A tavola non si invecchia – Italian proverb.
(At the table one does not age)
Food is definitely one of the finest pleasures in life. It is in my life, anyway, ever since I began cooking for myself when I left home and I embarked on a wonderful culinary journey. Would you believe, as a child, I wanted to open a restaurant? I remember drawing out the floor plans and menus of my future business. Ah, the dreams of youth!
I’m no expert by any means – I am completely self taught. I don’t have one of those nostalgic family histories of lovingly being taught how to cook, or what ingredient goes with what, or long meals discussing philosophical thoughts over a glass or two of wine. The food I grew up with was very basic, unseasoned, but hearty: meat and tatties sorts of meals. It was food to keep you physically alive, but not for pleasure. When it came to discovering new foods, flavours and textures, I was on my own.
Sometimes I feel like I am blindly stumbling through the food world, every now and again finding a gem of an ingredient, recipe or technique. I absolutely love trying new things, the more exotic and unusual the better. So imagine my delight when I was contacted by the Italian company Ufuud. Would I like to try out their new online Italian food shopping site? Yes please!
Italy is synonymous with good food; it’s just one of those facts in life. However, Ufuud directors Cipriano Moneta and Christian Prazzoli found that more and more, especially outside Italy, Italian food, both in restaurants and in shops, was Italian only by name, not by quality.
Discouraged by the lack of availability of fine, quality Italian produce at the supermarket and local food stores they decided they had to set things right. They set up Ufuud with an aim to create a channel for food-lovers who are genuinely interested in high quality Italian produce – a place where us foodies can obtain a highly selective range of real Italian products. In many cases, these products bear special certificates (DOC, DOP, etc.) testifying to their quality and provenance. Their mission is to foster greater awareness of Italian cuisine around the world and help safeguard their ancient traditions.
The first thing I noticed about the Ufuud website was how clean and fresh it looked. Setting up an account was simple and straight forward, and so I set to the task of shopping.
For a new company there is quite a wide variety of products available: cold cuts, cheese, pasta, rice, flours, cereals, legumes, store cupboard items, sweets and much more. They select only the finest, unique Italian food excellence from every region, sourcing their products from small independent food producers. Many are organic farmers, like the Paglione farm business, producers of the ready-made olive and caper tomato sauce I placed in my shopping basket.
How do I know this? Because each product page contains information on the producer, a map showing where in Italy the product came from, storage tips, an ingredients list and chef’s tips – something very handy when it comes to planning an Italian meal. (Click on the image below to open up a larger version).
To guarantee that each product reaches you in its best quality, Ufuud has its own special cold storage units and warehouses. All of their produce, dry or freshly picked, is brought to be processed and individually packaged ready to be delivered directly to the customer’s door in the shortest time possible.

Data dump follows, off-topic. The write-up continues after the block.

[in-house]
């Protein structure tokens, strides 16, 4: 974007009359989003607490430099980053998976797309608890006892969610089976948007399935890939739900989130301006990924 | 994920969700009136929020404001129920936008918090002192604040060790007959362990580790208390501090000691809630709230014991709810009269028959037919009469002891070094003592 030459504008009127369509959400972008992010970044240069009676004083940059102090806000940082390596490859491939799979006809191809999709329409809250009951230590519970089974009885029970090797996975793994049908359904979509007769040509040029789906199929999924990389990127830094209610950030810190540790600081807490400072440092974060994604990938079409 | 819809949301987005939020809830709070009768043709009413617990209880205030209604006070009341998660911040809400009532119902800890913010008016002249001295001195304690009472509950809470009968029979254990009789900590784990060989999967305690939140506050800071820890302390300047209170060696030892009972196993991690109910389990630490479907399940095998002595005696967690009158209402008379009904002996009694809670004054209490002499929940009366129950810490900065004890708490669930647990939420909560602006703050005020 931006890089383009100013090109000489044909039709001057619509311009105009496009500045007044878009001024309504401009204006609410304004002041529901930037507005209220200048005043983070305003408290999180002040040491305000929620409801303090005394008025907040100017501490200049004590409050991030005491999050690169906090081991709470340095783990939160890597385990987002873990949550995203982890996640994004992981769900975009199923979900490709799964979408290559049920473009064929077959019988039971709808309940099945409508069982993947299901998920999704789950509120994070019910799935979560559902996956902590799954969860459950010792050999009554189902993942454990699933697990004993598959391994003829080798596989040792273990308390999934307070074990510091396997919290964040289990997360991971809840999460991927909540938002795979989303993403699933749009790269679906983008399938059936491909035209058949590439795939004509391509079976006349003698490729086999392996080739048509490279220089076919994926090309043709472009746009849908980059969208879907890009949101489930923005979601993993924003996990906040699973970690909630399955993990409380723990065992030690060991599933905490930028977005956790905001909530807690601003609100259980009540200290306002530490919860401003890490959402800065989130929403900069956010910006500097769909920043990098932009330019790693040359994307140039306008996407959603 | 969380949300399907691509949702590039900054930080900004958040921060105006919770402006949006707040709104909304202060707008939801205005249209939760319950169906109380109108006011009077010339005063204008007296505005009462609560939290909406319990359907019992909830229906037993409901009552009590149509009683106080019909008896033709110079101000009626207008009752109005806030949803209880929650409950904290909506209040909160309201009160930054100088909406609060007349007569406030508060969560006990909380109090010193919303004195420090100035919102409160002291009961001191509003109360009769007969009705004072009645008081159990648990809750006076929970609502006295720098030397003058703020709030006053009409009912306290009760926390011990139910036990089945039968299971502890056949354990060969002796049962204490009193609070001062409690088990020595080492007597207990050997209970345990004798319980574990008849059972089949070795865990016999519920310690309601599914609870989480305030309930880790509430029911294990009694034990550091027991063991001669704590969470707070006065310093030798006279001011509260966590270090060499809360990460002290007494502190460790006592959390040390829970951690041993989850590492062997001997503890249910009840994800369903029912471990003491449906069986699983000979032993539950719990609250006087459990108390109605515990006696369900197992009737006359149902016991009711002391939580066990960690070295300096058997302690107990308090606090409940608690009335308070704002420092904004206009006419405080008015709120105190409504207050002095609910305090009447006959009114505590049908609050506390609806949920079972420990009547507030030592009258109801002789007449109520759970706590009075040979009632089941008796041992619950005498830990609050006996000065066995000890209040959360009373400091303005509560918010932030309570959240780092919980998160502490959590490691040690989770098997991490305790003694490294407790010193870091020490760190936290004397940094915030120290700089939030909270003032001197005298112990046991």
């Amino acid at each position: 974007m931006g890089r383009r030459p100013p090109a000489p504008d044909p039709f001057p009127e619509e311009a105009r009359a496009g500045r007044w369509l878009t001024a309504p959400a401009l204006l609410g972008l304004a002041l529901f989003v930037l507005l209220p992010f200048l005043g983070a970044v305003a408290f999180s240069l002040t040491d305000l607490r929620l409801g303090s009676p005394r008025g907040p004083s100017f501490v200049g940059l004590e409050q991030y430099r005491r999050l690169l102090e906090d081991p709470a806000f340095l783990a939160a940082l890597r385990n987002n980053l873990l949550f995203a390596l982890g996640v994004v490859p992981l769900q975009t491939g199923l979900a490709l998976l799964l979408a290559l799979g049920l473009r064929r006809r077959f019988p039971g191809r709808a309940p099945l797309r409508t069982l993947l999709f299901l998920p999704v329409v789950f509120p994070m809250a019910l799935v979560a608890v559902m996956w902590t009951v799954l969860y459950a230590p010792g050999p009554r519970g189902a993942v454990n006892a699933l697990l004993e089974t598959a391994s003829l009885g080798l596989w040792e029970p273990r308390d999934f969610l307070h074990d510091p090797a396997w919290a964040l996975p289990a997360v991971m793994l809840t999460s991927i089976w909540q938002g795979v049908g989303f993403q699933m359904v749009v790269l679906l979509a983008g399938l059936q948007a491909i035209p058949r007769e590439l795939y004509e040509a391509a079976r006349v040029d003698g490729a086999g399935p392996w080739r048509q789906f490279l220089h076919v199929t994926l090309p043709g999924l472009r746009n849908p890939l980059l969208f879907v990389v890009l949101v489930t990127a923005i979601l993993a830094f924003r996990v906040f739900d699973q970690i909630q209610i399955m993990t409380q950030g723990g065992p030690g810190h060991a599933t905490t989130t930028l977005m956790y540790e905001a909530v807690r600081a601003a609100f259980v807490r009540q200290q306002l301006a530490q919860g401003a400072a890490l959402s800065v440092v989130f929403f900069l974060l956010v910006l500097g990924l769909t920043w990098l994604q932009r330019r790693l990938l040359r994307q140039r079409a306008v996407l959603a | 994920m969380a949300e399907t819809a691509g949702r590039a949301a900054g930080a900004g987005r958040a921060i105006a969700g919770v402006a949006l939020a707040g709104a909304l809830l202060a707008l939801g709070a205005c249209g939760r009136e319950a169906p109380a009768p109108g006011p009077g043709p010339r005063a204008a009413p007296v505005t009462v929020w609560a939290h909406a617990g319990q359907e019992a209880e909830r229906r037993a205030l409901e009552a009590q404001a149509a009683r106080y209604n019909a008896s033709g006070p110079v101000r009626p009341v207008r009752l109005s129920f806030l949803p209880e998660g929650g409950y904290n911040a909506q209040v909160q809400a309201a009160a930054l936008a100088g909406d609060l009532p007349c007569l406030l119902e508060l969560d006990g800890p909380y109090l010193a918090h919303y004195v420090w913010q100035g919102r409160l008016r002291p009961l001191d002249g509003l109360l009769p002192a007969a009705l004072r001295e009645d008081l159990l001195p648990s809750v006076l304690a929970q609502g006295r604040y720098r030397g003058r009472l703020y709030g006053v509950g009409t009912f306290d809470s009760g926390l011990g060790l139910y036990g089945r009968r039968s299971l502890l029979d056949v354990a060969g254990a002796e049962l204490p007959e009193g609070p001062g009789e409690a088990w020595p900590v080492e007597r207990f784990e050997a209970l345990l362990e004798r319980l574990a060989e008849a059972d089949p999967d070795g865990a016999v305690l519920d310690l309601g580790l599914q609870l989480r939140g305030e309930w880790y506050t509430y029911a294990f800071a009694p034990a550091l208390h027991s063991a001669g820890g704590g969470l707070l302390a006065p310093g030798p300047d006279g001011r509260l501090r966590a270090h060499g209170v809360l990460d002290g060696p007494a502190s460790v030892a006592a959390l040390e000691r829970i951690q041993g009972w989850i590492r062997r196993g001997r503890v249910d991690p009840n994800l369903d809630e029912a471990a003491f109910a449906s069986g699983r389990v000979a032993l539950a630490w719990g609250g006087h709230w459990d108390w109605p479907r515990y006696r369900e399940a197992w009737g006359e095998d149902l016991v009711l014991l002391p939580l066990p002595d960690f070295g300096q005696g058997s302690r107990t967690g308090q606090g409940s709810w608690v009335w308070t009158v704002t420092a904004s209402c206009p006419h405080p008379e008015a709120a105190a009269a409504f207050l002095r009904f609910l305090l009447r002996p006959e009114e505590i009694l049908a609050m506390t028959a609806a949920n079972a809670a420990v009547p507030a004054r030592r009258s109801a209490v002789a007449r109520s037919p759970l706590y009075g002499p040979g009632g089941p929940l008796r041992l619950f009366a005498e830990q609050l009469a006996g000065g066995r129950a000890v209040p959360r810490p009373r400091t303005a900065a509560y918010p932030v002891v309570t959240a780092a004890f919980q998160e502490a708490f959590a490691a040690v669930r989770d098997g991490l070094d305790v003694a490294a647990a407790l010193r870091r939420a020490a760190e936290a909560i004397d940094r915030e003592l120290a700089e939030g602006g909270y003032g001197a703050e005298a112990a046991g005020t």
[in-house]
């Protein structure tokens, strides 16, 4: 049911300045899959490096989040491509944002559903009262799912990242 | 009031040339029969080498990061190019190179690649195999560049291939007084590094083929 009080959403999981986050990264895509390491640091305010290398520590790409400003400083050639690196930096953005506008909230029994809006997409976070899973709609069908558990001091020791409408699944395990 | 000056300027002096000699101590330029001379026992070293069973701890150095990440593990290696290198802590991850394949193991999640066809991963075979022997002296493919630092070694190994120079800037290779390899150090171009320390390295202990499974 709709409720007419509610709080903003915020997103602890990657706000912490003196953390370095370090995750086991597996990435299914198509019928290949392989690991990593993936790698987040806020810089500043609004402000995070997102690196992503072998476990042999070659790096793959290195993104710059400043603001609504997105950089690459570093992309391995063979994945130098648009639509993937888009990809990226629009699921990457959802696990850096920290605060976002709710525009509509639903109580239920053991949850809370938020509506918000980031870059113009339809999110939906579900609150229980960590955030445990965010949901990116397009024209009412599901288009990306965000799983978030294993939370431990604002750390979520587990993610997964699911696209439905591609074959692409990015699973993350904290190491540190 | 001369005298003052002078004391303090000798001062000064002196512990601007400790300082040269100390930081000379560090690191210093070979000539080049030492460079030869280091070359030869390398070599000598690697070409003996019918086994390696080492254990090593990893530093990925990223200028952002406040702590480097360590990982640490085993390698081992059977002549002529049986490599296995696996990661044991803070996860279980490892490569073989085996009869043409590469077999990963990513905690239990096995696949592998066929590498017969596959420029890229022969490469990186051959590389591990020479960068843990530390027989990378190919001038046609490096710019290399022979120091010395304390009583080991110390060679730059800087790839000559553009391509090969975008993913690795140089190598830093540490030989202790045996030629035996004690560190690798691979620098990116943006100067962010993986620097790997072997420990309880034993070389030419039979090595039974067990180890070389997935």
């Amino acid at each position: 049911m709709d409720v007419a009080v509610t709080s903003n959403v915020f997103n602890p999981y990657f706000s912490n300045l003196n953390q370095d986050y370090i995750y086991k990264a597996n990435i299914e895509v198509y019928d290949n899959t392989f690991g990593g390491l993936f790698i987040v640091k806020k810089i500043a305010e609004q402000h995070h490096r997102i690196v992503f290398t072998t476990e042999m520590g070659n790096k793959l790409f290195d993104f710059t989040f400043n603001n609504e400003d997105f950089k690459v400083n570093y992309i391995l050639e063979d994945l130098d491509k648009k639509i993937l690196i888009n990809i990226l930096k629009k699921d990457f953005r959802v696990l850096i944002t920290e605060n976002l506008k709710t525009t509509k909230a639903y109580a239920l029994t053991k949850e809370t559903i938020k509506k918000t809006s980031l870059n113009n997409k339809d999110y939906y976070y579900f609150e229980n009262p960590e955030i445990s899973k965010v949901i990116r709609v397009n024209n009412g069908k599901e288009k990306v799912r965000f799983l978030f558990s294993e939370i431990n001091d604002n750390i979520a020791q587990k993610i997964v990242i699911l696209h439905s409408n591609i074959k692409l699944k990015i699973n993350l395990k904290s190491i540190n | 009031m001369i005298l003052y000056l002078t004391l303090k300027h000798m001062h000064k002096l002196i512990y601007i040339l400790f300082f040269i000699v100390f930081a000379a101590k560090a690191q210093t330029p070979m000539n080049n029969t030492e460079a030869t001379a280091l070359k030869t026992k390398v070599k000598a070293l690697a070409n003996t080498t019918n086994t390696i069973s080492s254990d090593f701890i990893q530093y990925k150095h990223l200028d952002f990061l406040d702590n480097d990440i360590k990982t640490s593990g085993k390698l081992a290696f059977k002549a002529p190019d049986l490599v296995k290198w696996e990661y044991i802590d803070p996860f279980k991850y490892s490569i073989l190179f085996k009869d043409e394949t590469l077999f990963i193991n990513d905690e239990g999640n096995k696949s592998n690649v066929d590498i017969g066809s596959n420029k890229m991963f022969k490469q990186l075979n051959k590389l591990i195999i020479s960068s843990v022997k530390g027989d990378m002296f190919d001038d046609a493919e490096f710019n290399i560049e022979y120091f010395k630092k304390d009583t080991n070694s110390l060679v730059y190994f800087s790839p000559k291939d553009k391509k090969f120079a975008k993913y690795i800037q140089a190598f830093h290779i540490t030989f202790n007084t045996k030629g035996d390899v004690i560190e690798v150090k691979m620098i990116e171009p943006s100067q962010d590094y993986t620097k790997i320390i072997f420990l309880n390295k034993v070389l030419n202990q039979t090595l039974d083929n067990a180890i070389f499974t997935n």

I live on a remote island archipelago in the middle of the North Sea (midway between Iceland, Norway and the Scottish mainland). We don’t get next day, or even two day delivery up here. Couriers, remarkably swift down there on the mainland, are subcontracted to local delivery companies up here. Our couriers are a bit more laid back, especially when it comes to us very remote country dwellers. Our parcels get delivered when they get around to it, no hurry.
So I adjusted my Italian food order accordingly (no perishable items!). For those on the mainland this shouldn’t pose a problem as Ufuud pack everything in a specially designed cooler which keeps perishable items at the optimum temperature for up to 72 hours. Ample time for delivery.
This is what I ordered: 190 grams of organic ready made tomato sauce with capers and olives (Agricola Paglione); 500 grams soqquadro (square!) pasta (Verrigni); 500 ml extra virgin olive oil (Crudo); 550 grams olives in salt water (Crudo); 250 ml balsamic vinegar of modena (Giusti); 180 grams stuffed baby aubergines in extra-virgin olive oil (Vastola); 75cl amber beer (La Morosina); 250 grams squid’s ink spaghetti (Filotea); 100 grams dark chocolate with cinnamon (Antica Dolceria Bonajuto) and 50 grams 100% cocoa mass chocolate (Antica Dolceria Bonajuto).
Total cost: 95 euros with free delivery (free delivery applies only to orders over 95 euros.)
The parcel arrived ten days after I ordered it, but I suspect that was due to local delivery schedules rather than the mainland couriers. Each item was well packaged in coloured paper or bubblewrap, and the entire parcel was inside a keep cool polystyrene cooler.
So, this Sunday past we had an Italian feast for our lunch.
The tomato sauce and square pasta were ordered because I wanted to serve something to my young children children that would appeal to them; something a little more unusual (they’ve never had square pasta before). The pasta and sauce were served simply with fresh, locally grown organic Italian flat-leaf parsley from my veg box and plenty of the Sandstinger cheese I’d made six months ago on cheese making course at Britain’s most northerly cheese producer – Shetland Cheese Ltd. I’m rather proud of my cheese, I am!